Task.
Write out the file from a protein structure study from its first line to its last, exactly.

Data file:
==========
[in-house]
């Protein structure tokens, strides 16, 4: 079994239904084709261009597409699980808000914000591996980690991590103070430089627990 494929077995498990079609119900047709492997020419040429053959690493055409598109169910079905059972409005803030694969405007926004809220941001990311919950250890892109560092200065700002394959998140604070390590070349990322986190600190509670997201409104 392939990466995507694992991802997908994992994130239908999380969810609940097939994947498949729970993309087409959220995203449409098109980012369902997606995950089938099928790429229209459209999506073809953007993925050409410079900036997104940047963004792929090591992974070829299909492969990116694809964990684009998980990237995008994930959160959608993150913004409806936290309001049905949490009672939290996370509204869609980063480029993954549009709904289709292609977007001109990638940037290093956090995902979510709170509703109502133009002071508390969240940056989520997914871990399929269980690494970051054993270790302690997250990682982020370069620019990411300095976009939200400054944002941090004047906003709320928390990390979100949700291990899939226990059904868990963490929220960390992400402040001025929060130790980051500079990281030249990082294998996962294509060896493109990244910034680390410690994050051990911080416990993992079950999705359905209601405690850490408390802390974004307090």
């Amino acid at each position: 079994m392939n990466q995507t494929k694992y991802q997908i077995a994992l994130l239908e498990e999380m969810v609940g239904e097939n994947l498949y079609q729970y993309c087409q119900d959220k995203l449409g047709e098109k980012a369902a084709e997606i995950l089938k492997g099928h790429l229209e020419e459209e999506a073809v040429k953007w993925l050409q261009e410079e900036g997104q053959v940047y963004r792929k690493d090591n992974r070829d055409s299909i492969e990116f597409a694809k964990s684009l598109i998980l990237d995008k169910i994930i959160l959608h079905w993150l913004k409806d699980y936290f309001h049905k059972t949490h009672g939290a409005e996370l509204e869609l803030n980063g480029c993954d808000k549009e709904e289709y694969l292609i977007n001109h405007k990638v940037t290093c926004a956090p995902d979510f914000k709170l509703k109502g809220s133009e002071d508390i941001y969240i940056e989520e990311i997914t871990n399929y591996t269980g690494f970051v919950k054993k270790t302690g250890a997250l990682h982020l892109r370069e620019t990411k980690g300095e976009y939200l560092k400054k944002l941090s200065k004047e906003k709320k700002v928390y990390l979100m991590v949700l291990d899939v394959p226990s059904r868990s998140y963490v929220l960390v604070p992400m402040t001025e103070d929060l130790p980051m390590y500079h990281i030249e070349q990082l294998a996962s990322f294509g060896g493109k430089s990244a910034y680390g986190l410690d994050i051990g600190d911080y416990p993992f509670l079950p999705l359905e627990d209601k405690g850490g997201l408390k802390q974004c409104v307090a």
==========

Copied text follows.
[in-house]
């Protein structure tokens, strides 16, 4: 079994239904084709261009597409699980808000914000591996980690991590103070430089627990 494929077995498990079609119900047709492997020419040429053959690493055409598109169910079905059972409005803030694969405007926004809220941001990311919950250890892109560092200065700002394959998140604070390590070349990322986190600190509670997201409104 392939990466995507694992991802997908994992994130239908999380969810609940097939994947498949729970993309087409959220995203449409098109980012369902997606995950089938099928790429229209459209999506073809953007993925050409410079900036997104940047963004792929090591992974070829299909492969990116694809964990684009998980990237995008994930959160959608993150913004409806936290309001049905949490009672939290996370509204869609980063480029993954549009709904289709292609977007001109990638940037290093956090995902979510709170509703109502133009002071508390969240940056989520997914871990399929269980690494970051054993270790302690997250990682982020370069620019990411300095976009939200400054944002941090004047906003709320928390990390979100949700291990899939226990059904868990963490929220960390992400402040001025929060130790980051500079990281030249990082294998996962294509060896493109990244910034680390410690994050051990911080416990993992079950999705359905209601405690850490408390802390974004307090």
């Amino acid at each position: 079994m392939n990466q995507t494929k694992y991802q997908i077995a994992l994130l239908e498990e999380m969810v609940g239904e097939n994947l498949y079609q729970y993309c087409q119900d959220k995203l449409g047709e098109k980012a369902a084709e997606i995950l089938k492997g099928h790429l229209e020419e459209e999506a073809v040429k953007w993925l050409q261009e410079e900036g997104q053959v940047y963004r792929k690493d090591n992974r070829d055409s299909i492969e990116f597409a694809k964990s684009l598109i998980l990237d995008k169910i994930i959160l959608h079905w993150l913004k409806d699980y936290f309001h049905k059972t949490h009672g939290a409005e996370l509204e869609l803030n980063g480029c993954d808000k549009e709904e289709y694969l292609i977007n001109h405007k990638v940037t290093c926004a956090p995902d979510f914000k709170l509703k109502g809220s133009e002071d508390i941001y969240i940056e989520e990311i997914t871990n399929y591996t269980g690494f970051v919950k054993k270790t302690g250890a997250l990682h982020l892109r370069e620019t990411k980690g300095e976009y939200l560092k400054k944002l941090s200065k004047e906003k709320k700002v928390y990390l979100m991590v949700l291990d899939v394959p226990s059904r868990s998140y963490v929220l960390v604070p992400m402040t001025e103070d929060l130790p980051m390590y500079h990281i030249e070349q990082l294998a996962s990322f294509g060896g493109k430089s990244a910034y680390g986190l410690d994050i051990g600190d911080y416990p993992f509670l079950p999705l359905e627990d209601k405690g850490g997201l408390k802390q974004c409104v307090a």